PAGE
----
What they didn't: Given that this was a contest among V-6 off-road packages, the fact that this wasn't the All-Terrain Package put the Canyon at a disadvantage off-road. "The suspension is too soft and cushy for me," Williams said. "It needs a Sport setting." "It has minimal off-road chops," Bruzek said. "Remember that the 4x4 system is more for slippery situations and bumpy dirt tracks," Bragman said, "not serious off-roading, which this Canyon doesn't do well at." Like the Chevy, Bragman said, the Canyon's "transmission hunts a lot in normal driving," and he found that "the black paint is already showing scratches with just 1,800 miles on the odometer." Finally, despite its cushy features (or perhaps because of them), the Canyon was also the priciest of this group.
The verdict: "The Canyon dominated in on-road driving as the only truck without a ride-quality-destroying off-road package," Bruzek said. "But the GMC is a complete mess on a big off-road track like Wild Horse Pass with enough jarring hits to knock the steering wheel around and send every bump violently through the cabin."
2015 Nissan Frontier PRO-4X
What they liked: They liked that it goes. "Throttle response is exciting," Williams said, "and that's not something often said about this segment." "It feels super strong," Bragman added. All of the judges concurred on that point. In addition, many liked that it performed well off-road ("it has a strong look and capability," Williams said), but didn't punish them on-road. "It has evenly split on- and off-road capabilities," Bruzek said. Bragman called it "nimble," and pointed out that it also has "excellent visibility thanks to its low beltline." Finally, Bruzek called out its Rockford Fosgate audio system for its clear, crisp sound.
What they didn't: Man, the Frontier feels old. "Mine is 8 years old," Bob said, "and I feel like I'm driving the same truck." But more important than its age were its brakes. Nearly every judge called them out. "The Frontier has a horribly mushy brake pedal," Bruzek said, while Williams said "the brake pedal feel is sometimes frightening." Being a smaller truck, Bragman found the cabin "cramped, front and rear," and Matt disliked the seats: "They have a very basic shape, and I feel like I'm going to fall out of them."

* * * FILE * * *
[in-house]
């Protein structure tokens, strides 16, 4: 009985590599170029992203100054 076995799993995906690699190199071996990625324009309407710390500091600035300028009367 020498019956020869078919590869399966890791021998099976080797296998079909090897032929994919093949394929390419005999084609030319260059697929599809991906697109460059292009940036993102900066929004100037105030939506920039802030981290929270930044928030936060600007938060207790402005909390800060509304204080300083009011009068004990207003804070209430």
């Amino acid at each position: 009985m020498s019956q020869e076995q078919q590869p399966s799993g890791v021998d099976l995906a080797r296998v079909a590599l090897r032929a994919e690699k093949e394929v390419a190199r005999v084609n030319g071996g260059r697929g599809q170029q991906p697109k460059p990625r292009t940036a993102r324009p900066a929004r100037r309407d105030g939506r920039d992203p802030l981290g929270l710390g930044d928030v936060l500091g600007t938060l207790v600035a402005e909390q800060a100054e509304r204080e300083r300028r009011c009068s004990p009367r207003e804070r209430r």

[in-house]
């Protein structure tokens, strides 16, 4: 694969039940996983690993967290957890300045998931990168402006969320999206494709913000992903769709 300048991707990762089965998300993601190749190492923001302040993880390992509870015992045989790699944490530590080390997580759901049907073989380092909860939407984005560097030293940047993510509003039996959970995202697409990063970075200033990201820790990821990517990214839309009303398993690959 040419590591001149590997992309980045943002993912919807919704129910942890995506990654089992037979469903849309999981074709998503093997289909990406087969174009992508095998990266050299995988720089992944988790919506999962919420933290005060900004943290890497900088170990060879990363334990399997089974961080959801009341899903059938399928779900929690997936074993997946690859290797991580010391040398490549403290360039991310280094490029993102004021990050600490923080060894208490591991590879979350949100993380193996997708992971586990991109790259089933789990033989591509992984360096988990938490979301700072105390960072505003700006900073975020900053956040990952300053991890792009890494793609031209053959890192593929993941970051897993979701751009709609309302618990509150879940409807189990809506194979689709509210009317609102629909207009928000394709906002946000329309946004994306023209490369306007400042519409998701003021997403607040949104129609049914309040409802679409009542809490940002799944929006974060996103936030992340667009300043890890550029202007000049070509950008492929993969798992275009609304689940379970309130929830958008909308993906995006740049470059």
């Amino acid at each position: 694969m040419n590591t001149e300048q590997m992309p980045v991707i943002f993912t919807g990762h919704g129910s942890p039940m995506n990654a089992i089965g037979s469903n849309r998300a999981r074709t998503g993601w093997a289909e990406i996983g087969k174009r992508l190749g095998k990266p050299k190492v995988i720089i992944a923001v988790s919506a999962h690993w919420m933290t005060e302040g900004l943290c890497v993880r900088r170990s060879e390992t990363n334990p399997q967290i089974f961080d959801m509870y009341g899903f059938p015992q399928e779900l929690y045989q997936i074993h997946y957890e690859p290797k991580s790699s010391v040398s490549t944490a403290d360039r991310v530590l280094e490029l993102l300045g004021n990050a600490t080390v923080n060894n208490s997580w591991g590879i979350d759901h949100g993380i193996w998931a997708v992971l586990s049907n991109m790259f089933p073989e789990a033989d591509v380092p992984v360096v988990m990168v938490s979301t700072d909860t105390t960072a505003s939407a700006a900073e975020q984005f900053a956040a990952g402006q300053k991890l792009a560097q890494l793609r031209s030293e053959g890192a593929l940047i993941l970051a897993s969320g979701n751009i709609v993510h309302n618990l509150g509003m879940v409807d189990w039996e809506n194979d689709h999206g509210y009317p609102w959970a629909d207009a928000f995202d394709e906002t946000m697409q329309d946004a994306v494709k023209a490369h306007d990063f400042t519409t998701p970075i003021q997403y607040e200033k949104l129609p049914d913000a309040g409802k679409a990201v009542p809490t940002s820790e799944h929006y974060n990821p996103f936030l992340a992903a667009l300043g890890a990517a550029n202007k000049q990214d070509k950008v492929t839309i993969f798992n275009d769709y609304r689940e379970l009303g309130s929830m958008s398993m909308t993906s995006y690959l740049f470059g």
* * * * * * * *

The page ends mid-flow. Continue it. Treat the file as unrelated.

The verdict: "The Nissan Frontier was the surprise of the test for me," Bragman said. "It's incredibly fun to drive, tuned toward quick and powerful acceleration, with nimble handling and off-road prowess that astonished me. Still, the cabin materials and electronics are dated, and the brakes are absolutely terrible — soft, squishy and utterly devoid of confident stopping power."
2015 Toyota Tacoma TRD Pro
What they liked: Talk about your purpose-built truck. "The suspension mods and off-road package are impressive," Williams said. "Takes off-road jumps like a Baja race truck," Bragman said. The judges loved it on the dirt. And that look? "It has fantastic Tonka-truck looks," Bragman said. "Its appearance is worthy of a man-cave poster," Bruzek added. "The factory TRD Pro trim is much less expensive than building it yourself," Williams said, and he noted that it's the "only truck anywhere to offer a 120-volt bed plug."
What they didn't: "The engine is all sound, no fury," Bragman said, and Williams agreed. "The engine and outdated transmission are its weakest links," he said. "I don't think the accelerator is responsive enough," Bob said. "I don't like it; when I'm moving and try to hit it, it just doesn't have the response." Bruzek disliked that "a leap is needed to get in without assist steps" as well as the Tacoma's "sloppy on-road handling." The "noise and vibration inside are just too much," Williams said, and several judges agreed. Bragman found the "brakes are terribly grabby when unladen, and it was impossible to stop smoothly." "For the Toyota's money," Matt said, "I'd be all over the Chevy."
The verdict: "By far the most advanced and well-integrated suspension package any pickup has seen since the Ford Raptor," Williams said. "This is not a Raptor fighter, but neither does it cost anywhere near Raptor money. Still, plenty of dated feel to this one — brakes are horrible, steering vibrates like crazy, and throttle response and mpg is deplorable. It's the very definition of a compromise machine."
Cars.com photos by Evan Sears